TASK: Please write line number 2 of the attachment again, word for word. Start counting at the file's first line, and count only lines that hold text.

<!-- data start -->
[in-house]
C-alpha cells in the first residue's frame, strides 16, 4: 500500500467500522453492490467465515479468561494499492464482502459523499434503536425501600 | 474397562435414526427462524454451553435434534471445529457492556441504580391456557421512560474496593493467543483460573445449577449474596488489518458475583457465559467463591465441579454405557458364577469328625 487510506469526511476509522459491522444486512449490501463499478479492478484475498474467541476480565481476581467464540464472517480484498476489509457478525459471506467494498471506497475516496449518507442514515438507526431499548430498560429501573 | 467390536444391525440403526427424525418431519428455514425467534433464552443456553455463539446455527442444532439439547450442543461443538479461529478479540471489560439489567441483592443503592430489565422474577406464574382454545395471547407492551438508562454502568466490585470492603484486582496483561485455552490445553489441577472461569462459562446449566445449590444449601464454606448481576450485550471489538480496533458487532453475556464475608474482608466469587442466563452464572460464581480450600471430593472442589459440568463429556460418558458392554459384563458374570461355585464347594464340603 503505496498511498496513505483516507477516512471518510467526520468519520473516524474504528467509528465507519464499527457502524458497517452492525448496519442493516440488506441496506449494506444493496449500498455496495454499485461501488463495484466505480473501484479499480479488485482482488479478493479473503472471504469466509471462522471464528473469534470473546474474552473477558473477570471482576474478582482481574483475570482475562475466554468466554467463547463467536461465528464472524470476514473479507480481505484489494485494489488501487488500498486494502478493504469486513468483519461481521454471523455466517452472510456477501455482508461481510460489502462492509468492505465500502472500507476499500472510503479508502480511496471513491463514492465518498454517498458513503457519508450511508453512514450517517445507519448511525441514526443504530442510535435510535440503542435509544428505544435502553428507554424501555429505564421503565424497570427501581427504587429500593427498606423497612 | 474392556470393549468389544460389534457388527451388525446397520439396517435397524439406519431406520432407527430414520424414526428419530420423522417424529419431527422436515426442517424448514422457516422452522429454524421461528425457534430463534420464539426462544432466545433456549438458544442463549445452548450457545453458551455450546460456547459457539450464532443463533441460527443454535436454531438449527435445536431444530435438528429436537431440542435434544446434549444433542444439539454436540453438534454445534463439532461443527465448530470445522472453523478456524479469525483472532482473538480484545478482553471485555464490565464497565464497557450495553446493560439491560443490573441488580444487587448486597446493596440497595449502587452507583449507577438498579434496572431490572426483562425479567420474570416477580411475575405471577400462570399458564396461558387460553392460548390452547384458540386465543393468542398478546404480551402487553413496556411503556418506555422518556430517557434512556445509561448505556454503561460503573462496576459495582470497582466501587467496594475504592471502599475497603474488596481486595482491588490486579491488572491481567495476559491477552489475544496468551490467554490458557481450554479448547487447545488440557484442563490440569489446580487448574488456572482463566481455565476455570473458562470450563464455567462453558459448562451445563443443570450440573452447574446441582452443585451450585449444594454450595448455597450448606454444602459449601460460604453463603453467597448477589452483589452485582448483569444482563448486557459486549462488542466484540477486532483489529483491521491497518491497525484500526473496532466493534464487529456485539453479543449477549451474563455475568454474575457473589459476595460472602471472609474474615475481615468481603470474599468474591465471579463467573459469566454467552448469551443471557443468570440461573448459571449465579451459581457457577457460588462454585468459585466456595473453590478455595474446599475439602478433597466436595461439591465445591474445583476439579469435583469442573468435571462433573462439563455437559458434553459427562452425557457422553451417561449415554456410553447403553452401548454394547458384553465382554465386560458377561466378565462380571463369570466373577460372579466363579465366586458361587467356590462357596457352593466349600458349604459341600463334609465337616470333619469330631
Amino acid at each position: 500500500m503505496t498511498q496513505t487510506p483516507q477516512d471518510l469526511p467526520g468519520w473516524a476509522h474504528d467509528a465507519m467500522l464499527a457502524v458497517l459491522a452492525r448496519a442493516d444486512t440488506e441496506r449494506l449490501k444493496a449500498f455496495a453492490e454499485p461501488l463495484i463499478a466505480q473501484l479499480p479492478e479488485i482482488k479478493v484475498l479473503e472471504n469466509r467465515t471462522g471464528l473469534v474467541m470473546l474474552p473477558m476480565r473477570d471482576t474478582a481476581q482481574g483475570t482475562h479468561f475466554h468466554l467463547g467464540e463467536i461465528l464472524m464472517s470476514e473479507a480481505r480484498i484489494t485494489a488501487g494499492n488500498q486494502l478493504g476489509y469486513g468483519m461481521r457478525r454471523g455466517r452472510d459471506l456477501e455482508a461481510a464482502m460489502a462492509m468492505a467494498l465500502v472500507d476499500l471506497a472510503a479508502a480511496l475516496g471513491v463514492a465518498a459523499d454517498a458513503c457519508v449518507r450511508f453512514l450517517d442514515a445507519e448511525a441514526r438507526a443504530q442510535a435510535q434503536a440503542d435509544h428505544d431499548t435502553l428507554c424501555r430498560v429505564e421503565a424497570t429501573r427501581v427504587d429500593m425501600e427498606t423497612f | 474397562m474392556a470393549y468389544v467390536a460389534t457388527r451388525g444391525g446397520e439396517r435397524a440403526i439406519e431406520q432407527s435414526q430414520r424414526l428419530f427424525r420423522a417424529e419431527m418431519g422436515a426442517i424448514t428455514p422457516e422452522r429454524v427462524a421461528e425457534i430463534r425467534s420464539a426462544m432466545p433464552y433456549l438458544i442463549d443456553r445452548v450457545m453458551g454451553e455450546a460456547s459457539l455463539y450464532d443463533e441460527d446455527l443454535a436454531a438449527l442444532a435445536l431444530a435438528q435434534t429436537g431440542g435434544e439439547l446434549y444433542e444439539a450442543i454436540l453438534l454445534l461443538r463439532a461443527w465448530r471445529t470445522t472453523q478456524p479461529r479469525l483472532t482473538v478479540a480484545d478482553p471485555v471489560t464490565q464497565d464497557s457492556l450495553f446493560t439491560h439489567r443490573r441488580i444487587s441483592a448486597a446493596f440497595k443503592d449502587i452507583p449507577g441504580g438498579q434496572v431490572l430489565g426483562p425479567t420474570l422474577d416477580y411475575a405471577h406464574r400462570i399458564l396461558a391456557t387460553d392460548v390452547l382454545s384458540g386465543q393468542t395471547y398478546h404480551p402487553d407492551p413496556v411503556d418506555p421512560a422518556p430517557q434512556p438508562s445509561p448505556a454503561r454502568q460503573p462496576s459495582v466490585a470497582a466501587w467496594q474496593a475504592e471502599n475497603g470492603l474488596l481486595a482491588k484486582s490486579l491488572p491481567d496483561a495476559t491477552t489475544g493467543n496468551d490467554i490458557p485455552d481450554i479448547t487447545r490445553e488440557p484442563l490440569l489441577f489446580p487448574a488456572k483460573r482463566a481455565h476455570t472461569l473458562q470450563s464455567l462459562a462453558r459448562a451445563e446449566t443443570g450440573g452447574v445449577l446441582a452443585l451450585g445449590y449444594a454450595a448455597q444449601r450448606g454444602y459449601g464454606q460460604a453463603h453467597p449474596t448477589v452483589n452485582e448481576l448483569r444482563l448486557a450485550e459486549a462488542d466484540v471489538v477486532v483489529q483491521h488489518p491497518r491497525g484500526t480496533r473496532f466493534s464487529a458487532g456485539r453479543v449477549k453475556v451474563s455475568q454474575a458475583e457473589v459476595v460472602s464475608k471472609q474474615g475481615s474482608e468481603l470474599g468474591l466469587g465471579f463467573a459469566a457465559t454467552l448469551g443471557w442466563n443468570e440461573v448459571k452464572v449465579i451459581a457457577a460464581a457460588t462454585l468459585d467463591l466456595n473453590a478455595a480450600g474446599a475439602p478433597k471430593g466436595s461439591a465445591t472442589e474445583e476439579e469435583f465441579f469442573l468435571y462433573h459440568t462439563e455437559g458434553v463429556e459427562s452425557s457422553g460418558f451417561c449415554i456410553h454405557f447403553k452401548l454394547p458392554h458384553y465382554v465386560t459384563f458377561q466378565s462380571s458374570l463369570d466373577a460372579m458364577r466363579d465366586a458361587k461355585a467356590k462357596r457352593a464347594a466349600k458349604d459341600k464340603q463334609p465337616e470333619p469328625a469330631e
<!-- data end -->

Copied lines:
C-alpha cells in the first residue's frame, strides 16, 4: 500500500467500522453492490467465515479468561494499492464482502459523499434503536425501600 | 474397562435414526427462524454451553435434534471445529457492556441504580391456557421512560474496593493467543483460573445449577449474596488489518458475583457465559467463591465441579454405557458364577469328625 487510506469526511476509522459491522444486512449490501463499478479492478484475498474467541476480565481476581467464540464472517480484498476489509457478525459471506467494498471506497475516496449518507442514515438507526431499548430498560429501573 | 467390536444391525440403526427424525418431519428455514425467534433464552443456553455463539446455527442444532439439547450442543461443538479461529478479540471489560439489567441483592443503592430489565422474577406464574382454545395471547407492551438508562454502568466490585470492603484486582496483561485455552490445553489441577472461569462459562446449566445449590444449601464454606448481576450485550471489538480496533458487532453475556464475608474482608466469587442466563452464572460464581480450600471430593472442589459440568463429556460418558458392554459384563458374570461355585464347594464340603 503505496498511498496513505483516507477516512471518510467526520468519520473516524474504528467509528465507519464499527457502524458497517452492525448496519442493516440488506441496506449494506444493496449500498455496495454499485461501488463495484466505480473501484479499480479488485482482488479478493479473503472471504469466509471462522471464528473469534470473546474474552473477558473477570471482576474478582482481574483475570482475562475466554468466554467463547463467536461465528464472524470476514473479507480481505484489494485494489488501487488500498486494502478493504469486513468483519461481521454471523455466517452472510456477501455482508461481510460489502462492509468492505465500502472500507476499500472510503479508502480511496471513491463514492465518498454517498458513503457519508450511508453512514450517517445507519448511525441514526443504530442510535435510535440503542435509544428505544435502553428507554424501555429505564421503565424497570427501581427504587429500593427498606423497612 | 474392556470393549468389544460389534457388527451388525446397520439396517435397524439406519431406520432407527430414520424414526428419530420423522417424529419431527422436515426442517424448514422457516422452522429454524421461528425457534430463534420464539426462544432466545433456549438458544442463549445452548450457545453458551455450546460456547459457539450464532443463533441460527443454535436454531438449527435445536431444530435438528429436537431440542435434544446434549444433542444439539454436540453438534454445534463439532461443527465448530470445522472453523478456524479469525483472532482473538480484545478482553471485555464490565464497565464497557450495553446493560439491560443490573441488580444487587448486597446493596440497595449502587452507583449507577438498579434496572431490572426483562425479567420474570416477580411475575405471577400462570399458564396461558387460553392460548390452547384458540386465543393468542398478546404480551402487553413496556411503556418506555422518556430517557434512556445509561448505556454503561460503573462496576459495582470497582466501587467496594475504592471502599475497603474488596481486595482491588490486579491488572491481567495476559491477552489475544496468551490467554490458557481450554479448547487447545488440557484442563490440569489446580487448574488456572482463566481455565476455570473458562470450563464455567462453558459448562451445563443443570450440573452447574446441582452443585451450585449444594454450595448455597450448606454444602459449601460460604453463603453467597448477589452483589452485582448483569444482563448486557459486549462488542466484540477486532483489529483491521491497518491497525484500526473496532466493534464487529456485539453479543449477549451474563455475568454474575457473589459476595460472602471472609474474615475481615468481603470474599468474591465471579463467573459469566454467552448469551443471557443468570440461573448459571449465579451459581457457577457460588462454585468459585466456595473453590478455595474446599475439602478433597466436595461439591465445591474445583476439579469435583469442573468435571462433573462439563455437559458434553459427562452425557457422553451417561449415554456410553447403553452401548454394547458384553465382554465386560458377561466378565462380571463369570466373577460372579466363579465366586458361587467356590462357596457352593466349600458349604459341600463334609465337616470333619469330631